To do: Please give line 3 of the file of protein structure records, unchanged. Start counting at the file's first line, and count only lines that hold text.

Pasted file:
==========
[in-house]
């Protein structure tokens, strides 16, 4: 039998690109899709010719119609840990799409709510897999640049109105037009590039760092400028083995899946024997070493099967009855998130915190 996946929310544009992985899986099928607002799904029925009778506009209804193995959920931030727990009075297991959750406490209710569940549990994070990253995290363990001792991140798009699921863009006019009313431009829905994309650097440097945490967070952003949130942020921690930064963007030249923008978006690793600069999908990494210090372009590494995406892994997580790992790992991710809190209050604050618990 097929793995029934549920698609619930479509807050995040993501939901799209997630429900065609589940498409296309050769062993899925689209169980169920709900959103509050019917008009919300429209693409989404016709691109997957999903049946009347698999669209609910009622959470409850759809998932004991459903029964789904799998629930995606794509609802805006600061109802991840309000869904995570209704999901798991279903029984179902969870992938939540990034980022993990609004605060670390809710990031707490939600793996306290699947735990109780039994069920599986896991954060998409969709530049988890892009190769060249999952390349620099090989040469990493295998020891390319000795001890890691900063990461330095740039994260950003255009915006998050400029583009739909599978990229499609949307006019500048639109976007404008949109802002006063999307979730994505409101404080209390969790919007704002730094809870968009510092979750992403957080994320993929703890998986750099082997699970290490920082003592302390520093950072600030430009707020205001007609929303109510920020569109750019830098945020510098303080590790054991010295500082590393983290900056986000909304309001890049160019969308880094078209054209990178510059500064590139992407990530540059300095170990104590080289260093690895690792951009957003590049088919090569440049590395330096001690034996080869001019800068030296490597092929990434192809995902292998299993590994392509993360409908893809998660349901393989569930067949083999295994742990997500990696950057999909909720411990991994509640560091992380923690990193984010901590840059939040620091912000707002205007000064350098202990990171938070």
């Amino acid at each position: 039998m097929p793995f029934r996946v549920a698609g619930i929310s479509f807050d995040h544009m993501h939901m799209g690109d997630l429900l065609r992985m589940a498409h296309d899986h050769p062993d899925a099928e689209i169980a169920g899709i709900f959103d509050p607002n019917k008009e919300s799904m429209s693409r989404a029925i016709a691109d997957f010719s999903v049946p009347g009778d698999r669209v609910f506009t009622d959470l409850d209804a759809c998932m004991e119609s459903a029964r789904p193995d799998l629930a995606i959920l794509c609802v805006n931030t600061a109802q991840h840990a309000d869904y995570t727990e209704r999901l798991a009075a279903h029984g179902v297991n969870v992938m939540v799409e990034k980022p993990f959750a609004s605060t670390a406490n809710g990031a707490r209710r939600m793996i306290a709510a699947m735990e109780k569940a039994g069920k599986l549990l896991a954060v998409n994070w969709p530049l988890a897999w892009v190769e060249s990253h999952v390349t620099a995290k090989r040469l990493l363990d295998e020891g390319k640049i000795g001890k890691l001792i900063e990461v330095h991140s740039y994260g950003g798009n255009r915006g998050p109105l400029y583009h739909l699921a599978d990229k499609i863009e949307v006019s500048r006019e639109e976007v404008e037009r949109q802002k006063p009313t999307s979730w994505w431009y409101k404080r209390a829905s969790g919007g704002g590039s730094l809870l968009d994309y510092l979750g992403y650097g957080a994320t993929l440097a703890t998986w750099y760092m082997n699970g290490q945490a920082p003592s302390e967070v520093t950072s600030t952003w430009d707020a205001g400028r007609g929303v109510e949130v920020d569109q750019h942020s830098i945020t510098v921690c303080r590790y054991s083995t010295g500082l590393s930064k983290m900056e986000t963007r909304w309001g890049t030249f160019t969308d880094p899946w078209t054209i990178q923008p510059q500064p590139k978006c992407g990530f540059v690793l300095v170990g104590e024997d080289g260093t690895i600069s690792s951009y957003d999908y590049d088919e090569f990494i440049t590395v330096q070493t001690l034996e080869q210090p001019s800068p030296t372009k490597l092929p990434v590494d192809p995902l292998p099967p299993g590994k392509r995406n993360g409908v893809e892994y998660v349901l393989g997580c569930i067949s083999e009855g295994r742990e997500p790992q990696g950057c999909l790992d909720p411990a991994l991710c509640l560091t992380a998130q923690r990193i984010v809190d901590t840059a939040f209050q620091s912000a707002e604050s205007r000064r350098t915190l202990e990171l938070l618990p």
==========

């Amino acid at each position: 039998m097929p793995f029934r996946v549920a698609g619930i929310s479509f807050d995040h544009m993501h939901m799209g690109d997630l429900l065609r992985m589940a498409h296309d899986h050769p062993d899925a099928e689209i169980a169920g899709i709900f959103d509050p607002n019917k008009e919300s799904m429209s693409r989404a029925i016709a691109d997957f010719s999903v049946p009347g009778d698999r669209v609910f506009t009622d959470l409850d209804a759809c998932m004991e119609s459903a029964r789904p193995d799998l629930a995606i959920l794509c609802v805006n931030t600061a109802q991840h840990a309000d869904y995570t727990e209704r999901l798991a009075a279903h029984g179902v297991n969870v992938m939540v799409e990034k980022p993990f959750a609004s605060t670390a406490n809710g990031a707490r209710r939600m793996i306290a709510a699947m735990e109780k569940a039994g069920k599986l549990l896991a954060v998409n994070w969709p530049l988890a897999w892009v190769e060249s990253h999952v390349t620099a995290k090989r040469l990493l363990d295998e020891g390319k640049i000795g001890k890691l001792i900063e990461v330095h991140s740039y994260g950003g798009n255009r915006g998050p109105l400029y583009h739909l699921a599978d990229k499609i863009e949307v006019s500048r006019e639109e976007v404008e037009r949109q802002k006063p009313t999307s979730w994505w431009y409101k404080r209390a829905s969790g919007g704002g590039s730094l809870l968009d994309y510092l979750g992403y650097g957080a994320t993929l440097a703890t998986w750099y760092m082997n699970g290490q945490a920082p003592s302390e967070v520093t950072s600030t952003w430009d707020a205001g400028r007609g929303v109510e949130v920020d569109q750019h942020s830098i945020t510098v921690c303080r590790y054991s083995t010295g500082l590393s930064k983290m900056e986000t963007r909304w309001g890049t030249f160019t969308d880094p899946w078209t054209i990178q923008p510059q500064p590139k978006c992407g990530f540059v690793l300095v170990g104590e024997d080289g260093t690895i600069s690792s951009y957003d999908y590049d088919e090569f990494i440049t590395v330096q070493t001690l034996e080869q210090p001019s800068p030296t372009k490597l092929p990434v590494d192809p995902l292998p099967p299993g590994k392509r995406n993360g409908v893809e892994y998660v349901l393989g997580c569930i067949s083999e009855g295994r742990e997500p790992q990696g950057c999909l790992d909720p411990a991994l991710c509640l560091t992380a998130q923690r990193i984010v809190d901590t840059a939040f209050q620091s912000a707002e604050s205007r000064r350098t915190l202990e990171l938070l618990p």